Emanuel Kidega Samson sits in court as the verdict is read in his murder trial Friday, May 24, 2019, in Nashville, Tenn. Samson was found guilty of first-degree murder in a shooting at a Nashville church two years ago that left a woman dead and seven wounded. Jurors deliberated less than five hours before finding Samson guilty on all 43 counts in the indictment. (Shelley Mays/The Tennessean via AP, Pool)

Jury finds man guilty of murder in Tennessee church shooting

May 24, 2019 - 3:39 pm

NASHVILLE, Tenn. (AP) — A jury on Friday found a man guilty of first-degree murder in a shooting at a Nashville church two years ago that left a woman dead and seven wounded.

Jurors deliberated less than five hours before delivering the verdict against Emanuel Kidega Samson. He was found guilty on all 43 counts in the indictment.

Samson, 27, is black; the victims are white. Samson left a note about a 2015 shooting massacre at a South Carolina black church and aimed to kill at least 10 white churchgoers in revenge, Deputy District Attorney Amy Hunter said. Prosecutors are seeking a life sentence without parole.

Congregants of the Burnette Chapel Church of Christ testified during the trial about the hail of bullets and the bloody scene that unfolded in front of them just after their Sunday worship service concluded. Some had the gunshot wounds to show for it.

After the verdict was read, they poured into the hallway, cried and hugged each other.

Burnette minister, Joey Spann, remembered Samson as a different man years ago when he was a member of Spann's congregation. The preacher, who lost a finger in the shooting spree, said the congregants haven't even heard "I'm sorry" from Samson.

"I hope that that other Emanuel Samson comes back," Spann said following the verdict. "I also hope he comes back to him in jail for the rest of his life. But I hope there's no punishment after that."

The September 2017 shooting rampage killed 38-year-old Melanie L. Crow of Smyrna, Tennessee. She was shot in the church parking lot while she walked out to her car to get a cough drop, dropping her Bible and notes, Hunter said.

Samson testified that he didn't remember committing the crime. He said his mental health disorders have caused lapses in memory and constant shifts from feelings of ecstasy to the thoughts of suicide he said he experienced the morning of the shooting. He said he's on medication now in jail and his thoughts have "slowed down drastically." He said his memory kicks in at the tail end of the church shooting, when he was shot in the chest during a tussle with a congregant who authorities say saved lives.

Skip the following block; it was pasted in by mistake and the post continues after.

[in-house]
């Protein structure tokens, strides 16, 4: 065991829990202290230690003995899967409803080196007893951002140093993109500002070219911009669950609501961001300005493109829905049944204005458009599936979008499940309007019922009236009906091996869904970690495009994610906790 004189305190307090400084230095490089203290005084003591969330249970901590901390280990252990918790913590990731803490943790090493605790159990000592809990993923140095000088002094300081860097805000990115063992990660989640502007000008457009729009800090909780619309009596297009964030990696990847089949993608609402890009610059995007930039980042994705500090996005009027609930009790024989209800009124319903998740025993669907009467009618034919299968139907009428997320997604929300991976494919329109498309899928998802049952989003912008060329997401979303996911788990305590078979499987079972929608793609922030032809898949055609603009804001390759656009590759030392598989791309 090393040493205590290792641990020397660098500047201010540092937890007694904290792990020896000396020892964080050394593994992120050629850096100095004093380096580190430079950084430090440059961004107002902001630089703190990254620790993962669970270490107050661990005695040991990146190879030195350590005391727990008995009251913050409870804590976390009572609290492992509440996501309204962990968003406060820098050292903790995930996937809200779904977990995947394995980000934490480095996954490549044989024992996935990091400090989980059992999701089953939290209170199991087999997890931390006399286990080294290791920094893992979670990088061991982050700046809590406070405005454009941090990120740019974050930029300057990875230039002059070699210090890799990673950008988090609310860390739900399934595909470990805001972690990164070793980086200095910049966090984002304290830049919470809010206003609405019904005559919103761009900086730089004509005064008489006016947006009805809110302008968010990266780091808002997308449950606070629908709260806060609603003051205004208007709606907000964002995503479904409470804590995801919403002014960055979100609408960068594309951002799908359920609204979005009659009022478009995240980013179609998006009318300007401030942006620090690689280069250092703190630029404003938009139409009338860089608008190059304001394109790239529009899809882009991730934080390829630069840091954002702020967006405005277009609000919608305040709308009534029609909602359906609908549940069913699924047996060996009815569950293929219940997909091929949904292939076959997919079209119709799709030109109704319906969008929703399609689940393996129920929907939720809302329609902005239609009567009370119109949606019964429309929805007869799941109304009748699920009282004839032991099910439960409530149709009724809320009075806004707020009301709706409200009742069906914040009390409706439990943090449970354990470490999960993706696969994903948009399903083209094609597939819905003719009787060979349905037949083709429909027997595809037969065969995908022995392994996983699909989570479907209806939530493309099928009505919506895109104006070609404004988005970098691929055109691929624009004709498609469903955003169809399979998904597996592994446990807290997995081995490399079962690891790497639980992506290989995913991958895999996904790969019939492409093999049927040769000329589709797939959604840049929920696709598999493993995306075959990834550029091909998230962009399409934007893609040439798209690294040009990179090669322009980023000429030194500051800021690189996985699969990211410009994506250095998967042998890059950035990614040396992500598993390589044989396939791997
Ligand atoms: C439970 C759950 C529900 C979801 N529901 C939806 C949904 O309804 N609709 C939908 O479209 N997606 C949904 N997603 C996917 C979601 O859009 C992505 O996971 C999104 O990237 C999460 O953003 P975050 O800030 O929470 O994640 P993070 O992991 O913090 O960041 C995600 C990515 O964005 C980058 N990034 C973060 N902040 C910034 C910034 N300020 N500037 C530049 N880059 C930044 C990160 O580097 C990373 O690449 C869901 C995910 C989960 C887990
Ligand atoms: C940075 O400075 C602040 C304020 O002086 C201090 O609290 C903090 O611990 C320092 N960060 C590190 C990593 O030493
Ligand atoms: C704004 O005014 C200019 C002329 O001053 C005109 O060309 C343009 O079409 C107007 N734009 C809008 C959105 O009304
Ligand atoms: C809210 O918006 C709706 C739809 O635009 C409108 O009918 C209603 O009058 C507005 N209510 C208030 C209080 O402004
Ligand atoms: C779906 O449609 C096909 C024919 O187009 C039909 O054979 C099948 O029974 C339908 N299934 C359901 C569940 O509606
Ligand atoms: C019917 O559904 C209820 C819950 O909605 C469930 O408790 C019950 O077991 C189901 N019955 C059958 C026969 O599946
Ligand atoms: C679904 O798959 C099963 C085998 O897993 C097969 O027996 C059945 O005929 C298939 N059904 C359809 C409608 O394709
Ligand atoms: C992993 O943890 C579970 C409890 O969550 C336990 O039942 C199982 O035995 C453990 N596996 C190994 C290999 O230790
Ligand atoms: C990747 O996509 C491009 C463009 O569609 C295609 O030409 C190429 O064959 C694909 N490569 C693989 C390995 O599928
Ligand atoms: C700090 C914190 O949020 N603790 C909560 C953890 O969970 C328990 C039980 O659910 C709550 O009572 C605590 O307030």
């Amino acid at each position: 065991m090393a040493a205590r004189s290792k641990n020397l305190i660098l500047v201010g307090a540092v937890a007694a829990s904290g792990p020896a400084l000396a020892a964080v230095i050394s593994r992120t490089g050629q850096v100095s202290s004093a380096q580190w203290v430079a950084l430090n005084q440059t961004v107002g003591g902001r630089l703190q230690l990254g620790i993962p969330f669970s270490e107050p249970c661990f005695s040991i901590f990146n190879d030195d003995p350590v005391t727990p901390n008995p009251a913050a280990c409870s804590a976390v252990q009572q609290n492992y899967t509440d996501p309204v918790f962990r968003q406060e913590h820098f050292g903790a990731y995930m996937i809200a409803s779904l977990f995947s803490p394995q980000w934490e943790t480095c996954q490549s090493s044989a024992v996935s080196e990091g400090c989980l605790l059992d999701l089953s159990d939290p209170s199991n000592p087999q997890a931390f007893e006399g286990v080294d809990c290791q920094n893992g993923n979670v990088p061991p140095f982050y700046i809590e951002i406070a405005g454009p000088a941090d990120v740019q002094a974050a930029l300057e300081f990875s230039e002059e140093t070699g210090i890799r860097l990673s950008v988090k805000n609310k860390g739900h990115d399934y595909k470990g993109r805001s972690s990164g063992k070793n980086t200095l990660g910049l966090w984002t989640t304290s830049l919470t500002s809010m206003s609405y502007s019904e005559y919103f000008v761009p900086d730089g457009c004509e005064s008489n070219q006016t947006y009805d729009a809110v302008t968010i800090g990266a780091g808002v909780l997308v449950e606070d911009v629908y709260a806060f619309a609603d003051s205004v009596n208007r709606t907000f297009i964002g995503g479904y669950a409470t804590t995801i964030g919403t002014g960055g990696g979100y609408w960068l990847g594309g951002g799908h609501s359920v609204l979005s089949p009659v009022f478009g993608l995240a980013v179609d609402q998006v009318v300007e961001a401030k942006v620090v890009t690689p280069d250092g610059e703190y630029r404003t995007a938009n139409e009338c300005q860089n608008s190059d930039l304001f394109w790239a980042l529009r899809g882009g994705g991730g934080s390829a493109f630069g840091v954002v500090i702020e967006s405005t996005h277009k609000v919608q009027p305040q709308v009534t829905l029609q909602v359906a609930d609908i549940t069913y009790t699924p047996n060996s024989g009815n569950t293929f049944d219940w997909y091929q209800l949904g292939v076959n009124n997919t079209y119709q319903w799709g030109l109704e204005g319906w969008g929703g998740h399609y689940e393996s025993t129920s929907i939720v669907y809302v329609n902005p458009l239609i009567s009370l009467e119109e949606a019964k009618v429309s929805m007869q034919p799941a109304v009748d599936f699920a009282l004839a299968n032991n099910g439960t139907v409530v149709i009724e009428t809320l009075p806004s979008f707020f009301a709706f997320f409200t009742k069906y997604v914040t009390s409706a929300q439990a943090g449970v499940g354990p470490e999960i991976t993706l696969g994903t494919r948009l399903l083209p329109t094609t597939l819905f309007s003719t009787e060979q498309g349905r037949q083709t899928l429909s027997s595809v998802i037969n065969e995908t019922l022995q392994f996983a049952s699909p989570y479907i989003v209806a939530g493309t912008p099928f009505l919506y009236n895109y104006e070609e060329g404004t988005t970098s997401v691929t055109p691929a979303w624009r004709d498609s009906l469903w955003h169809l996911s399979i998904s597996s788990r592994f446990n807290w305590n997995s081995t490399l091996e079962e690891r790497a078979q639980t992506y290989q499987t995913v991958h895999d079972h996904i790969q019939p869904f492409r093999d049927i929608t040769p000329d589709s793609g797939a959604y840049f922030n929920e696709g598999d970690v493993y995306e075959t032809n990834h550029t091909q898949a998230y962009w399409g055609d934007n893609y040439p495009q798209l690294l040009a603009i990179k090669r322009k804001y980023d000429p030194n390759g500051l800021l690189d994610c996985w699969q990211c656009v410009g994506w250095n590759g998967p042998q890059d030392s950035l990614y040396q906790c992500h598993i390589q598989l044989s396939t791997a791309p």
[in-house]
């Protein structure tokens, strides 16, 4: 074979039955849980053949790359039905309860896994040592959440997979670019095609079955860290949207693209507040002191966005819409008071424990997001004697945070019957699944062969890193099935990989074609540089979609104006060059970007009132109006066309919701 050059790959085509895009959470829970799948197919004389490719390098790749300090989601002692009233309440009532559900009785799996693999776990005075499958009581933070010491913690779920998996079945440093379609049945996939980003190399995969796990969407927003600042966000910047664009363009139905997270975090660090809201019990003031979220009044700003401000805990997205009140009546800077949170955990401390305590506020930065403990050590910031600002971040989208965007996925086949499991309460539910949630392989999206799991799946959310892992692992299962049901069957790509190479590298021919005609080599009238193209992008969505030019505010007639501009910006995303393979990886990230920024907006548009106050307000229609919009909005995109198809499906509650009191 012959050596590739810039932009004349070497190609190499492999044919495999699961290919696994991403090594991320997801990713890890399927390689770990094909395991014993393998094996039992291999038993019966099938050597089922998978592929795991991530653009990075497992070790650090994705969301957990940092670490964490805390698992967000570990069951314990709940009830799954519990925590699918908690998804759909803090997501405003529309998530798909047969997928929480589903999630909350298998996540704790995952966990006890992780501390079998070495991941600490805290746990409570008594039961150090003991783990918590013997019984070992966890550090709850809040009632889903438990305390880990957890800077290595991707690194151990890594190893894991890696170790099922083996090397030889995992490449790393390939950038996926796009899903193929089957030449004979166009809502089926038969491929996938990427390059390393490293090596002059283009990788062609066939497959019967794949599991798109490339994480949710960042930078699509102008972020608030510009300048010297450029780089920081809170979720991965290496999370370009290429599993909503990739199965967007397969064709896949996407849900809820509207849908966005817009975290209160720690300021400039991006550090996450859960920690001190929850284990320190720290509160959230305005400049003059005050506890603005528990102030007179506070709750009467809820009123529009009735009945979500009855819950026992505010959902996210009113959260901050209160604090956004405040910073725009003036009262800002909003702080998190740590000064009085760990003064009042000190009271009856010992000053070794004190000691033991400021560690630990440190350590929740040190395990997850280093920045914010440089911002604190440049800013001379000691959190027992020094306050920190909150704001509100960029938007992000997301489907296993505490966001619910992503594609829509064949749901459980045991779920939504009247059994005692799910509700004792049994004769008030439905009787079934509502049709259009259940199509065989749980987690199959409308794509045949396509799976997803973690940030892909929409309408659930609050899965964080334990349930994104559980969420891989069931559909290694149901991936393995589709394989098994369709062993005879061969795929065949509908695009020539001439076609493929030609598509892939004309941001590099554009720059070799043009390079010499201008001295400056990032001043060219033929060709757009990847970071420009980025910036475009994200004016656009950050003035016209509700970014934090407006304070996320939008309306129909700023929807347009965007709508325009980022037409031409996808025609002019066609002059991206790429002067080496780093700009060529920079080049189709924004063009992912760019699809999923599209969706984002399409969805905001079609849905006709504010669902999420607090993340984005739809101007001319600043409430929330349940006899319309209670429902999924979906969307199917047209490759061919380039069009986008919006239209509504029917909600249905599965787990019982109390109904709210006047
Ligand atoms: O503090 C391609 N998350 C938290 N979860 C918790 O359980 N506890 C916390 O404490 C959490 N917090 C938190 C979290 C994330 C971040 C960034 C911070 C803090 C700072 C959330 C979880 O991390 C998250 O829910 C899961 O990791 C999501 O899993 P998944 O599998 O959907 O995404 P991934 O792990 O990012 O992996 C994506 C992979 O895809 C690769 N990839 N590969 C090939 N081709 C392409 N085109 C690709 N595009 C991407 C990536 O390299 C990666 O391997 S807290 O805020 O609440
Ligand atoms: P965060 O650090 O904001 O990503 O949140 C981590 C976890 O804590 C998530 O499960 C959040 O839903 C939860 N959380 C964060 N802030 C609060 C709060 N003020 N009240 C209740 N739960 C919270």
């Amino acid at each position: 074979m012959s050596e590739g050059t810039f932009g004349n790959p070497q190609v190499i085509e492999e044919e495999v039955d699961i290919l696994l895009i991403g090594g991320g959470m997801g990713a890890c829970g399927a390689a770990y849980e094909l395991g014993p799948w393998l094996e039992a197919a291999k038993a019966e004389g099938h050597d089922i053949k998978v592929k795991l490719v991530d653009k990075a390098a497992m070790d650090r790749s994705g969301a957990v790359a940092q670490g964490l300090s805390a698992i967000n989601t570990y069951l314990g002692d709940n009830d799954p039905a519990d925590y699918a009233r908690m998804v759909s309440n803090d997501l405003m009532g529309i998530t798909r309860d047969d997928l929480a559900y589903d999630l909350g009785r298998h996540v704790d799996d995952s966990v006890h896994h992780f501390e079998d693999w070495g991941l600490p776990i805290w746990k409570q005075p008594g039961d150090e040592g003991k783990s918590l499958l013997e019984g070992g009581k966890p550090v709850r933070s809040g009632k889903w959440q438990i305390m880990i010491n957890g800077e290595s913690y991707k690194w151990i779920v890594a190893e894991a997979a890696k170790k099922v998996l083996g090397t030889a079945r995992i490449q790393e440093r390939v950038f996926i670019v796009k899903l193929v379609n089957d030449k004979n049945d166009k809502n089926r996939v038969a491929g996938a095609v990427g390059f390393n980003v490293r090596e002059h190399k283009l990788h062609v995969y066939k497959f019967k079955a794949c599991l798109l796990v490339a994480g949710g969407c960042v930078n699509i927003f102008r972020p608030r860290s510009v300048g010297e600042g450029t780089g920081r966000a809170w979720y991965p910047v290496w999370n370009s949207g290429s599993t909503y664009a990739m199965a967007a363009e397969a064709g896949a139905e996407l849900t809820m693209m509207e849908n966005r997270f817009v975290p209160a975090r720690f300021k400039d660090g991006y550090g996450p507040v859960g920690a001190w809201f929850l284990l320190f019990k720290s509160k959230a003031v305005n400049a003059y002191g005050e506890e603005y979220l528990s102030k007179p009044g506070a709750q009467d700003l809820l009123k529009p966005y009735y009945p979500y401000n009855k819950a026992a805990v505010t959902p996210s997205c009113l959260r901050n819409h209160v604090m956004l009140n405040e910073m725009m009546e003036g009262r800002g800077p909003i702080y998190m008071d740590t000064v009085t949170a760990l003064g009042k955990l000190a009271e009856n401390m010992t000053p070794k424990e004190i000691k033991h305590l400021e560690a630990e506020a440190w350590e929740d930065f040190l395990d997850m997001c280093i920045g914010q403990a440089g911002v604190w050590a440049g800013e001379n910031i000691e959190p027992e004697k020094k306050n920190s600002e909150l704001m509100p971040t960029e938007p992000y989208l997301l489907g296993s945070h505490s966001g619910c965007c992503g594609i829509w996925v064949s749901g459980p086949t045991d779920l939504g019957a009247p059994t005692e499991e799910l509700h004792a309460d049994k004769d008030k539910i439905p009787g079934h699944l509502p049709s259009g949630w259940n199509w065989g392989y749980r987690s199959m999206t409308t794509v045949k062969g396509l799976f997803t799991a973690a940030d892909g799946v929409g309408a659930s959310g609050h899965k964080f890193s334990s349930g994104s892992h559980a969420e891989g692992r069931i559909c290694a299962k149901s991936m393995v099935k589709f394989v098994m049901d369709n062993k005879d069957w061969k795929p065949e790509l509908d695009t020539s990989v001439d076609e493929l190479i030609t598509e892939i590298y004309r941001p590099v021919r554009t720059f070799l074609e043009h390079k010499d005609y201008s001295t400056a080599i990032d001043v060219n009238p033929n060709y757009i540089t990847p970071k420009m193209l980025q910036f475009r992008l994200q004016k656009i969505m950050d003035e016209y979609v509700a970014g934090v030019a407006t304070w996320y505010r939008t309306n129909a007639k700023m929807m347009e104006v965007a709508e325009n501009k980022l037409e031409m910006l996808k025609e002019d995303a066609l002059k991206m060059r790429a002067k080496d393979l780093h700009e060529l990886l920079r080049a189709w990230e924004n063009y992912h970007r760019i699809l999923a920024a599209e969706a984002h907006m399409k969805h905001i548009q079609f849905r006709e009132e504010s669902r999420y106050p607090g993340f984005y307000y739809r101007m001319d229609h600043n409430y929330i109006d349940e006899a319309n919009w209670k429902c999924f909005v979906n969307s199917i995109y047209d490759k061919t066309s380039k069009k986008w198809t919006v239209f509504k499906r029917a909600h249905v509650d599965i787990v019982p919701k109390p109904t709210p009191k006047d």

To undermine Samson's testimony, prosecutors replayed jail calls from the month after the shooting in which he and his ex-girlfriend laugh about the victims and brag about how good he looked in media coverage. They called his spotty-at-best memory a convenient way to avoid answering hard questions on the witness stand.

Samson also said he couldn't remember writing the note that cited white supremacist Dylann Roof's massacre at a black church in Charleston, South Carolina, in 2015. The note, found in his car outside the church, included a reference to the red, black, and green Pan-African flag, sometimes called RBG.

"Dylann Roof is less than nothing," the note read, according to Hunter. "The blood that 10 of your kind will shed is that of the color upon the RBG flag in terms of vengeance." The note included an expletive and ended with a smiley face, Hunter said.

Samson said he did remember writing what the defense described as a suicide note to his then-girlfriend that day.

The judge on Wednesday limited what could be said in front of jurors about Samson's mental illnesses. Hunter said a mental health defense couldn't be considered because a doctor previously "wouldn't make a diagnosis that would say that he was acting in a particular way because of a mental health defense."

Before the trial, the judge largely shielded details about the case from public view. At an open hearing in April, it was revealed that a psychiatrist diagnosed Samson with "schizoaffective disorder bipolar type" and post-traumatic stress disorder after an abusive, violent upbringing.

With the jury out of the room, Samson's father at one point testified that he unsuccessfully tried to persuade authorities to take away Samson's guns after he sent a suicidal text in the summer of 2017.

Prosecutors also said the shooting revealed a true-life hero.

Churchgoer Robert Caleb Engle, 24, testified that during the rampage, he twice confronted the gunman, who was wearing a tactical vest and a motorcycle-style mask with a clown smile on it. Engle said he was pistol-whipped three times in the head. At one point, he pushed the gun back on the shooter and a shot fired, striking the gunman and sending him to the ground.

Engle said his father kicked the gun away, stood on the shooter's hand and told Engle to go get his gun out of his truck.

Engle came back with his weapon, put his foot on the shooter's back and stood guard until first responders arrived.

AP Editorial Categories: